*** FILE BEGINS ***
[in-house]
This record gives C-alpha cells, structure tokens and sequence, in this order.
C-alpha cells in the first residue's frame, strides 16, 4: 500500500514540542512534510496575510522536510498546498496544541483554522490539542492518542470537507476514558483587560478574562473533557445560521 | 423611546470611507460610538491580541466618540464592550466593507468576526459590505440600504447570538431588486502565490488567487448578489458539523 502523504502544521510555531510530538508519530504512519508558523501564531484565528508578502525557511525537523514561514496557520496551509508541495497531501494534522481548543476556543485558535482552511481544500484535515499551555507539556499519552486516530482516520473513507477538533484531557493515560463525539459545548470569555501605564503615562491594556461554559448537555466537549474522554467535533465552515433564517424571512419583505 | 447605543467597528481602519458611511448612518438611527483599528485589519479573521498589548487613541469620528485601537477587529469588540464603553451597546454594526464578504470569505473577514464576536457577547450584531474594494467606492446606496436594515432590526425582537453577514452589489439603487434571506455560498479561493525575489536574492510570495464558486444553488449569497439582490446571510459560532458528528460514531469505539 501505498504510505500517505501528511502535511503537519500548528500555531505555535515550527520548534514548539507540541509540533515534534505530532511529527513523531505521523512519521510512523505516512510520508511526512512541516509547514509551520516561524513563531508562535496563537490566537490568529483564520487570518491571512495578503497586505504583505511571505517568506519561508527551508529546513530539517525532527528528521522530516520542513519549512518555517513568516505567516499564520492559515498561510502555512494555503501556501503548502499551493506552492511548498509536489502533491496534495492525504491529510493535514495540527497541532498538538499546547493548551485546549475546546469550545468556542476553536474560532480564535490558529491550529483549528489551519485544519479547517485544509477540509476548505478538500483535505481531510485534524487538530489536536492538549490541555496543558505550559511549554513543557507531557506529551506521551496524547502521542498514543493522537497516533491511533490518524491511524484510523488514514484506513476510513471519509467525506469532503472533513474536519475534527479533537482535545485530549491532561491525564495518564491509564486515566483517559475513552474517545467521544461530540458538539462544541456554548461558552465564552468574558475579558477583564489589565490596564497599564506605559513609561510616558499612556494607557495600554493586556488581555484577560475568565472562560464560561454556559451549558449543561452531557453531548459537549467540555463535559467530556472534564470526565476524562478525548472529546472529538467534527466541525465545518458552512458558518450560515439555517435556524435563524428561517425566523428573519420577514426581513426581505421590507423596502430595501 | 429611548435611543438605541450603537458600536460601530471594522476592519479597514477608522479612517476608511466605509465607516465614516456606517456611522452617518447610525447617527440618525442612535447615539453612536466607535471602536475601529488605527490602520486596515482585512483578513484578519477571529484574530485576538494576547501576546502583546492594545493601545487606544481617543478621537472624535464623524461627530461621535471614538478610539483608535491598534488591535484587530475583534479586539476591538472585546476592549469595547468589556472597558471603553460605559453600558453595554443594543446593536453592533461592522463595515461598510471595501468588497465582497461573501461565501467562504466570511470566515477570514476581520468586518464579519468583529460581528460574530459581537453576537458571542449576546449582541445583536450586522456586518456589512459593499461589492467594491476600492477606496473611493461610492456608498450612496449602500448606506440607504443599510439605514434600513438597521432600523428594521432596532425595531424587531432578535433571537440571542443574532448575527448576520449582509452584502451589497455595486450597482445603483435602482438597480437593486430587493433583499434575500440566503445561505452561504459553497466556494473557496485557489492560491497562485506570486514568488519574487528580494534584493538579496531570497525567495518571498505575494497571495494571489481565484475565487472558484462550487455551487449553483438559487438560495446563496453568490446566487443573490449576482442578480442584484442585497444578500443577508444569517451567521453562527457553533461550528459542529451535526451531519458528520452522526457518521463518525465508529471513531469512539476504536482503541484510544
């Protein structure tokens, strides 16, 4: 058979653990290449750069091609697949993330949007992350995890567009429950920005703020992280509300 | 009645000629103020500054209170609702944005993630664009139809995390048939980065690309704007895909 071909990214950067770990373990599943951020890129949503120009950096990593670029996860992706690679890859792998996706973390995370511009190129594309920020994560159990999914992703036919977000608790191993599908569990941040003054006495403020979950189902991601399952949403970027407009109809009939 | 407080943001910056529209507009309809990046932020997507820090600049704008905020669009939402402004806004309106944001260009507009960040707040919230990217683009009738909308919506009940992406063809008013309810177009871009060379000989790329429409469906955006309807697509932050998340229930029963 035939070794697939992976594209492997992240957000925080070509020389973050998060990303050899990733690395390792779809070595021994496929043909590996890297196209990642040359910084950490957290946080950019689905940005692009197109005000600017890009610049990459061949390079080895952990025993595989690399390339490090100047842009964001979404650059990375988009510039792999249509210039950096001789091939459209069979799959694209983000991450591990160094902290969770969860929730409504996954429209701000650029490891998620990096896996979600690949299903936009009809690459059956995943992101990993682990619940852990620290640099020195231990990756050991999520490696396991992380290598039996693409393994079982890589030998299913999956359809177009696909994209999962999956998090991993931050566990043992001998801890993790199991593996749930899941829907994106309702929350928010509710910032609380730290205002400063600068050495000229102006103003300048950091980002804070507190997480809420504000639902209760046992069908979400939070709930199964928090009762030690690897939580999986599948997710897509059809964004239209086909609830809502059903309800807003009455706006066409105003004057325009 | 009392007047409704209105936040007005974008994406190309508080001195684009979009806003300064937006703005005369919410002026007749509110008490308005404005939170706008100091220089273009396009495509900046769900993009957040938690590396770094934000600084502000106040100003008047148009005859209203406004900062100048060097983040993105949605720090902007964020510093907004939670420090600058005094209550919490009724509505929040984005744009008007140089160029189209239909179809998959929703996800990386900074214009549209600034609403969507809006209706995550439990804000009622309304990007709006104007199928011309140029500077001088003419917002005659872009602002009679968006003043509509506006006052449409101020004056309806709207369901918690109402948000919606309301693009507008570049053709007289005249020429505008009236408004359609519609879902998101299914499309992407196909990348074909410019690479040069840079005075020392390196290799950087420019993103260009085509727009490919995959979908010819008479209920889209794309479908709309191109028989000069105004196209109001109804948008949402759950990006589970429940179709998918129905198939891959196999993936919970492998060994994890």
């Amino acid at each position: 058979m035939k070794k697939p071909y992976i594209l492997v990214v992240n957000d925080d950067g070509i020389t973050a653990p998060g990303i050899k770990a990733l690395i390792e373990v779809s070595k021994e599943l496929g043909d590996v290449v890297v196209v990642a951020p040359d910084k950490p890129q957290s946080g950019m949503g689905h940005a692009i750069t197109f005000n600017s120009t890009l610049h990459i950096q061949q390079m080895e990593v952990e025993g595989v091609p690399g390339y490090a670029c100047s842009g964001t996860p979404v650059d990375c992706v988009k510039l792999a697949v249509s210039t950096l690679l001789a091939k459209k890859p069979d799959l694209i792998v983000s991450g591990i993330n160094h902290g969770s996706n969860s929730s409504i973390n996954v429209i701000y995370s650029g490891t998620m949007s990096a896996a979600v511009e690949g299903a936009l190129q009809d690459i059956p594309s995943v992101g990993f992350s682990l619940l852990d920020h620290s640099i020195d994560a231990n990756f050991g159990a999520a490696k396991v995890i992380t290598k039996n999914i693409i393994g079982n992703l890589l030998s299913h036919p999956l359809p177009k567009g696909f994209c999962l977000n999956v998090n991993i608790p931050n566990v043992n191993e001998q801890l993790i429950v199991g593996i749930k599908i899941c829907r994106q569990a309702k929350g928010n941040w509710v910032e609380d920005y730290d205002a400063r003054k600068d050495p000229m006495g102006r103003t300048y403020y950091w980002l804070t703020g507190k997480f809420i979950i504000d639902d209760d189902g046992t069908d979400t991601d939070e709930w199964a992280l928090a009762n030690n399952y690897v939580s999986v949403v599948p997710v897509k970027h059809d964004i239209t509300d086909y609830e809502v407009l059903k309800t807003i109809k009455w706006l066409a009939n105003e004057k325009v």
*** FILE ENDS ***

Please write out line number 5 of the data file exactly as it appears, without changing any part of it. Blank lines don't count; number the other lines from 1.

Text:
């Amino acid at each position: 058979m035939k070794k697939p071909y992976i594209l492997v990214v992240n957000d925080d950067g070509i020389t973050a653990p998060g990303i050899k770990a990733l690395i390792e373990v779809s070595k021994e599943l496929g043909d590996v290449v890297v196209v990642a951020p040359d910084k950490p890129q957290s946080g950019m949503g689905h940005a692009i750069t197109f005000n600017s120009t890009l610049h990459i950096q061949q390079m080895e990593v952990e025993g595989v091609p690399g390339y490090a670029c100047s842009g964001t996860p979404v650059d990375c992706v988009k510039l792999a697949v249509s210039t950096l690679l001789a091939k459209k890859p069979d799959l694209i792998v983000s991450g591990i993330n160094h902290g969770s996706n969860s929730s409504i973390n996954v429209i701000y995370s650029g490891t998620m949007s990096a896996a979600v511009e690949g299903a936009l190129q009809d690459i059956p594309s995943v992101g990993f992350s682990l619940l852990d920020h620290s640099i020195d994560a231990n990756f050991g159990a999520a490696k396991v995890i992380t290598k039996n999914i693409i393994g079982n992703l890589l030998s299913h036919p999956l359809p177009k567009g696909f994209c999962l977000n999956v998090n991993i608790p931050n566990v043992n191993e001998q801890l993790i429950v199991g593996i749930k599908i899941c829907r994106q569990a309702k929350g928010n941040w509710v910032e609380d920005y730290d205002a400063r003054k600068d050495p000229m006495g102006r103003t300048y403020y950091w980002l804070t703020g507190k997480f809420i979950i504000d639902d209760d189902g046992t069908d979400t991601d939070e709930w199964a992280l928090a009762n030690n399952y690897v939580s999986v949403v599948p997710v897509k970027h059809d964004i239209t509300d086909y609830e809502v407009l059903k309800t807003i109809k009455w706006l066409a009939n105003e004057k325009v």